Ready to break into the commercial photography business, but unsure of where to start? Rob Grimm and Gary Martin will help you navigate the ins and outs of the industry by delivering expert advice on an entire gamut of subjects –– from marketing, to shooting, to branding, and location scouting.

Rob and Gary’s workshop will be your personal guide to every single aspect of commercial photography. You'll learn how to set a budget, advertise your brand, and build your portfolio and client base. These two seasoned pros will also share invaluable technical tips on shooting and retouching.

This course is a one-stop shop for all the tools and skills needed to build a commercial photography portfolio and find your niche in the industry!

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I have gratefully been watching this tutorial for free online, and as always CreativeLIVE has done an awesome job in bringing one of the best instructors of the trade and his creative team to help us improve and enjoy a higher level of understanding and performance in the skills we would like to achieve. I am humbled as always and ever so grateful. I would love to purchase the course myself, but since I live abroad, it is practically impossible, I hope those who can, would. I would just like to add one of the most interesting things I have learnt from this course is the careful attention these guys are paying to minute details and the amount of patience it takes to achieve their goals in each project. Stay inspiring, Totoo in China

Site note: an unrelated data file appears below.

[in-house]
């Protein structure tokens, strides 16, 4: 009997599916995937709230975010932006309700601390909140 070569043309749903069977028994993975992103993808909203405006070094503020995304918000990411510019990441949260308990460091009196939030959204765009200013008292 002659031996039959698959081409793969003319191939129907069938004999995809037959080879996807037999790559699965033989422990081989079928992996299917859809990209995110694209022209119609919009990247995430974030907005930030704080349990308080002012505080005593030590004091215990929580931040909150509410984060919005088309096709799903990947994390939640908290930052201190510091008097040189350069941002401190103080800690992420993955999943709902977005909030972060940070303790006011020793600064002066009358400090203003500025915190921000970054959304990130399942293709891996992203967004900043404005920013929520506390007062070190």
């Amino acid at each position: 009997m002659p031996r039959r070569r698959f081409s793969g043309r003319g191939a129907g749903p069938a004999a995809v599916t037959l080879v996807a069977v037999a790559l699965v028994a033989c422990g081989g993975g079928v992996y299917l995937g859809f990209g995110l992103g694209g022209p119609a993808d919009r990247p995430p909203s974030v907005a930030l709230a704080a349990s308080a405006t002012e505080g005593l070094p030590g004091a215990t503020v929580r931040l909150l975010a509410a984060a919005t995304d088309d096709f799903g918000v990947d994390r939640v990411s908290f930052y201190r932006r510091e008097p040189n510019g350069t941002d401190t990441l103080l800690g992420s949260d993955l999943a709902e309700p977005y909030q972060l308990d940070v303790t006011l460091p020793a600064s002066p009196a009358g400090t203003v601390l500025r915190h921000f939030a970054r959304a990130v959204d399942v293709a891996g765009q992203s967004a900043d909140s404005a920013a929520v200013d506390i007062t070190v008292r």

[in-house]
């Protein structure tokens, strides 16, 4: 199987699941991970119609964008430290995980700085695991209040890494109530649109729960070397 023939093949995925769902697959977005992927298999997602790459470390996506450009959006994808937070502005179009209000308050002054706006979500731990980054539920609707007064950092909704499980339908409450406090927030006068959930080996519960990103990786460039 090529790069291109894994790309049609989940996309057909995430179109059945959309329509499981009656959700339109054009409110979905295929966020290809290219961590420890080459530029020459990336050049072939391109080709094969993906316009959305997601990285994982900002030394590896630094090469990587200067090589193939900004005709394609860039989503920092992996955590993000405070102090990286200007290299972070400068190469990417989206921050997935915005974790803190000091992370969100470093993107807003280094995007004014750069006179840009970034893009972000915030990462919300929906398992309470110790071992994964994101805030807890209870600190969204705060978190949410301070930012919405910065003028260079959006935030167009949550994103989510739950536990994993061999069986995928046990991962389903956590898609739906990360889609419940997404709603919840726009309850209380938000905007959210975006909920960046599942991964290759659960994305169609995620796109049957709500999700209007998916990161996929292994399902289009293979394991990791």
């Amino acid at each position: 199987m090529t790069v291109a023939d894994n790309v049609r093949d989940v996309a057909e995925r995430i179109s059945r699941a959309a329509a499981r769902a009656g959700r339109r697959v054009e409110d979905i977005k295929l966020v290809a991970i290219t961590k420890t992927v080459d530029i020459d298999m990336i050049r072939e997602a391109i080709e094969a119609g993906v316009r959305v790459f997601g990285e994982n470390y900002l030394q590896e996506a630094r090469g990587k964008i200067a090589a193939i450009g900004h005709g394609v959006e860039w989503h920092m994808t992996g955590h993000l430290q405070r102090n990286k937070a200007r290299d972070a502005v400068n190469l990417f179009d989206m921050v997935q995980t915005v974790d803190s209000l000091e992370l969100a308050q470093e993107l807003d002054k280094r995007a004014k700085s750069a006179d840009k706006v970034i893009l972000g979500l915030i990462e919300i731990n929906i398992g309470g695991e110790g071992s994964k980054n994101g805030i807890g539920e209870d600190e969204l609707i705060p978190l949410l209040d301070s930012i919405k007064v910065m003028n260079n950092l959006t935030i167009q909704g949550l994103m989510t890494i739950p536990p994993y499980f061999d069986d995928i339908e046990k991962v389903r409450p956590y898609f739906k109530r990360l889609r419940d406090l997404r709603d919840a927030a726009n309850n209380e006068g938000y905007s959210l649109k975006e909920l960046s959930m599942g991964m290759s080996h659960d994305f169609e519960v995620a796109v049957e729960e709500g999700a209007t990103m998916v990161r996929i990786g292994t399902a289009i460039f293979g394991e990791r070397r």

Outstanding course! I'm a former creative director, now photographer full time and have had the unique experience working with studio photographers for commercial products in the past. This course is right on and very close to my experiences, and now that I'm behind the camera, it's nice to see some of those trade secrets revealed. Commercial work is fussy and you often have to sweat the details, but the results can be astonishing and rewarding. Rob and Gary do an excellent job explaining the ins and outs, without any pretention or hold-back on secrets. Something that's always annoyed me in the past, photographers never liked revealing their process. It's great fun watching Rob and Gary work a shoot, and Aaron Nace is beyond amazing in his retouching skills. I don't expect to break into this field, but I wanted to learn how things are done, for my own personal projects. I particularly enjoyed learning how they get the look of ice, ice crystals, and frost on the sides of glass bottles. I purchased several items from Trengrove, as they suggested. Their acrylic products are not cheap, but the quality is amazing and I'm very pleased and looking forward to experimenting. Thanks to all at Creative Live, RGG studios and Aaron Nace for this presentation.

Doors of Imagination Photography

This course is outstanding. I would consider it an advanced level. Having a good understanding of the technical aspects of photography and lighting is recommended. Rob Grimm takes you into two real product shoots. These were not canned demonstrations, but the real thing including working to get the lighting setup just right. The postproduction section with Aaron Nace was enlightening. This does require a good preliminary understanding of Photoshop. It was amazing to watch them build the final images for the client in real time. This is by far my favorite course to date.